Two years ago, quilter Judy Wangemann was given a challenge: Come up with a chicken quilt for a quilt show.
But rather than simply take pieces of fabric and create a pattern, Wangemann went one step further — she applied photos of Gainesville to create the background sky behind a crowing rooster.
"I wanted to show different pictures of Gainesville and used pictures taken around the city," Wangemann said.
Her quilt, which measures 44 inches by 39 inches, was titled "Wake Up, Gainesville." The piece took the Viewers’ Choice award at a local quilt show.
The rooster is created out of brightly colored, hand-dyed pieces that result in the appearance of vibrant feathers. The background is made of photos taken around Gainesville, and on the top of the quilt is the morning skyline. Wangemann said she plans to hang the quilt in her home.
Wangemann, 52, a Gainesville resident since 1969, said her craft has evolved over time.
"I’ve always liked quilting and had fabric and put it together," she said. "Naturally, I got into quilting."
The hobby also led her to the Hall County Quilt Guild, a group of about 45 members that began in 1978. Its members range from their mid-20s to their 80s.
Ginny Hendrix, 62, of Hoschton, co-president of the guild, has been sewing for more than 35 years.
"I just love to sew, and it’s very relaxing to me. You can come up with some really gorgeous artwork," Hendrix said.
Wangemann, who is the program chairman for the guild, said she has been sewing since she was 10 years old. Many in Gainesville are familiar with her husband, City Councilman George Wangemann.
The guild draws people from all over North Georgia, Wangemann said. They meet on the first Monday of each month at the Chestnut Mountain Presbyterian Church on Winder Highway in Flowery Branch.
"It’s a good group of people that have fun together," Wangemann said. "All different skill levels are welcome."
Guest speakers often come in and do workshops at the monthly meetings, and all members will do a project using what they learn. Wangemann said she has scheduled quilting professional Barbara Webster of Burnsville, N.C., to lecture on incorporating photography into quilts at the March meeting.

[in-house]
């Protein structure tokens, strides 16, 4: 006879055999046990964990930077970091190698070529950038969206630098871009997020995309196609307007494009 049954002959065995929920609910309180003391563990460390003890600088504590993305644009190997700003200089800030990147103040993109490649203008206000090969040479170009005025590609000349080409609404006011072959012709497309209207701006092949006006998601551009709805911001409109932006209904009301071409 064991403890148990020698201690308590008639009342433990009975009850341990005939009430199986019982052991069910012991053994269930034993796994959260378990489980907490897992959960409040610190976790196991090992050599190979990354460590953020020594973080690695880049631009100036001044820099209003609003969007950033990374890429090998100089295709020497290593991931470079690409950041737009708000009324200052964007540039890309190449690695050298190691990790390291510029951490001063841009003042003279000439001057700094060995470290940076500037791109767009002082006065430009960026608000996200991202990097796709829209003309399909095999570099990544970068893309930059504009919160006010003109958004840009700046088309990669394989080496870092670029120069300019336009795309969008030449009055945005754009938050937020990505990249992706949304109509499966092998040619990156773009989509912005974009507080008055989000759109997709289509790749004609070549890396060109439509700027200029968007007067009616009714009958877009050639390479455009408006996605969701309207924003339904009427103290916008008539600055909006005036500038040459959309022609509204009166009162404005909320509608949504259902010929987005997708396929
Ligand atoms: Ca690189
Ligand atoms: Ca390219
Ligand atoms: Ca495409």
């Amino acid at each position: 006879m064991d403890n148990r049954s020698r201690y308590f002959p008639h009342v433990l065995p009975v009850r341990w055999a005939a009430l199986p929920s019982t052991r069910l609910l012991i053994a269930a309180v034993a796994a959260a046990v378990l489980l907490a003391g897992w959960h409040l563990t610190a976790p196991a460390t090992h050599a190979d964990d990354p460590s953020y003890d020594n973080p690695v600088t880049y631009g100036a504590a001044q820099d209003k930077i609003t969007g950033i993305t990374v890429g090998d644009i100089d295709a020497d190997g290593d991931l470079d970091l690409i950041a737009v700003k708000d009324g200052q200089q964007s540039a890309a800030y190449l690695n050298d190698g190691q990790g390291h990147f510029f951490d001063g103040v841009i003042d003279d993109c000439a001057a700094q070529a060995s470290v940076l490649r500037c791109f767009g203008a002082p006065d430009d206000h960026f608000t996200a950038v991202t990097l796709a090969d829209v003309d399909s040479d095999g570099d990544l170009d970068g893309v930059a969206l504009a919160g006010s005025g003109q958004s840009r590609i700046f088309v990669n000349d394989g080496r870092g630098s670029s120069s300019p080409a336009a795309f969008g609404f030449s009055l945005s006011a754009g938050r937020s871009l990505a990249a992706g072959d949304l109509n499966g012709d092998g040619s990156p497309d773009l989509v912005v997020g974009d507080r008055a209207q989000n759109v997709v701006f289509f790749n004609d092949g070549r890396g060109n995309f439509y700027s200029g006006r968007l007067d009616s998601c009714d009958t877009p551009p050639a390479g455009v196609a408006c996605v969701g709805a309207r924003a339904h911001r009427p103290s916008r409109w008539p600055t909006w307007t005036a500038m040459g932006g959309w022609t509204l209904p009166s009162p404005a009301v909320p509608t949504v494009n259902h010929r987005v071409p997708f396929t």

Webster’s technique is the same one Wangemann used to create "Wake Up, Gainesville." Wangemann said she uses a computer printer to "transfer the pictures to pre-treated fabric sheets specially treated so the photographs will adhere."
The guild also serves the community through its quilts.
Richard Hood, 71, of Buford and the guild’s only male member, said his favorite part of the group is the philanthropy. The guild has donated many quilts to the community, including to Eagle Ranch, a boys’ and girls’ home based in Hall County.
Every child who comes into Eagle Ranch leaves with a quilt that the guild made, "whether they are there a day or a year, they can pick out the quilt that they want," Hood said.
He said they make between 30 and 40 per year for the children’s home.
"Quilters are a bunch of giving people that love what they do," he said. "It’s always a labor of love and we enjoy seeing the expressions on faces when we give away a quilt." Hood said he got into quilting in 1992 when his wife began quilting. He teaches algebra, geometry, chemistry and physical science to home-schooled children in Dacula.
His professional skills also apply in his quilting, he said. "Really, quilting is mathematics."
Since Hood began quilting, he said he has completed between 300 and 400 quilts.
It is this independent, can-do spirit that drives many quilters, Wangemann said.
"Do what you enjoy doing. Don’t feel pressured by conforming to other people’s ideas," she said. "Do your own."